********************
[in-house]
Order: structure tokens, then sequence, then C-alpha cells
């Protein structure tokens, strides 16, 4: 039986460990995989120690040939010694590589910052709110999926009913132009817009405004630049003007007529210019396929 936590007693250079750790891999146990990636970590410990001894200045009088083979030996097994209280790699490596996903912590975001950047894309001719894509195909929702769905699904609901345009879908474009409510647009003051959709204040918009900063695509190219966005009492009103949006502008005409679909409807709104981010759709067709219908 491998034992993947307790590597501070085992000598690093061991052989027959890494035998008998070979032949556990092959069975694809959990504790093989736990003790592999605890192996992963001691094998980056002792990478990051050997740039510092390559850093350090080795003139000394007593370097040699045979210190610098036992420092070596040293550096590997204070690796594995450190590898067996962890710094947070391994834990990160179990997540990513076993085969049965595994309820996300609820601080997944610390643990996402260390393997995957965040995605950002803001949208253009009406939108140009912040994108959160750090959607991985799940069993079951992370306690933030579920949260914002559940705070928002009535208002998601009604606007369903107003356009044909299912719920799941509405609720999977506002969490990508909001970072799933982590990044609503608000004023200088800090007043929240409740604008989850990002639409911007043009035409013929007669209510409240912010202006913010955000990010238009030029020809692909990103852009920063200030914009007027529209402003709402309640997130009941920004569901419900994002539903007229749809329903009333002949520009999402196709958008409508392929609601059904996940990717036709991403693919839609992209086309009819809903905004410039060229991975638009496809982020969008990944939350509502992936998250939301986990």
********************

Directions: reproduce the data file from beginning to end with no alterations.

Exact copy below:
[in-house]
Order: structure tokens, then sequence, then C-alpha cells
């Protein structure tokens, strides 16, 4: 039986460990995989120690040939010694590589910052709110999926009913132009817009405004630049003007007529210019396929 936590007693250079750790891999146990990636970590410990001894200045009088083979030996097994209280790699490596996903912590975001950047894309001719894509195909929702769905699904609901345009879908474009409510647009003051959709204040918009900063695509190219966005009492009103949006502008005409679909409807709104981010759709067709219908 491998034992993947307790590597501070085992000598690093061991052989027959890494035998008998070979032949556990092959069975694809959990504790093989736990003790592999605890192996992963001691094998980056002792990478990051050997740039510092390559850093350090080795003139000394007593370097040699045979210190610098036992420092070596040293550096590997204070690796594995450190590898067996962890710094947070391994834990990160179990997540990513076993085969049965595994309820996300609820601080997944610390643990996402260390393997995957965040995605950002803001949208253009009406939108140009912040994108959160750090959607991985799940069993079951992370306690933030579920949260914002559940705070928002009535208002998601009604606007369903107003356009044909299912719920799941509405609720999977506002969490990508909001970072799933982590990044609503608000004023200088800090007043929240409740604008989850990002639409911007043009035409013929007669209510409240912010202006913010955000990010238009030029020809692909990103852009920063200030914009007027529209402003709402309640997130009941920004569901419900994002539903007229749809329903009333002949520009999402196709958008409508392929609601059904996940990717036709991403693919839609992209086309009819809903905004410039060229991975638009496809982020969008990944939350509502992936998250939301986990």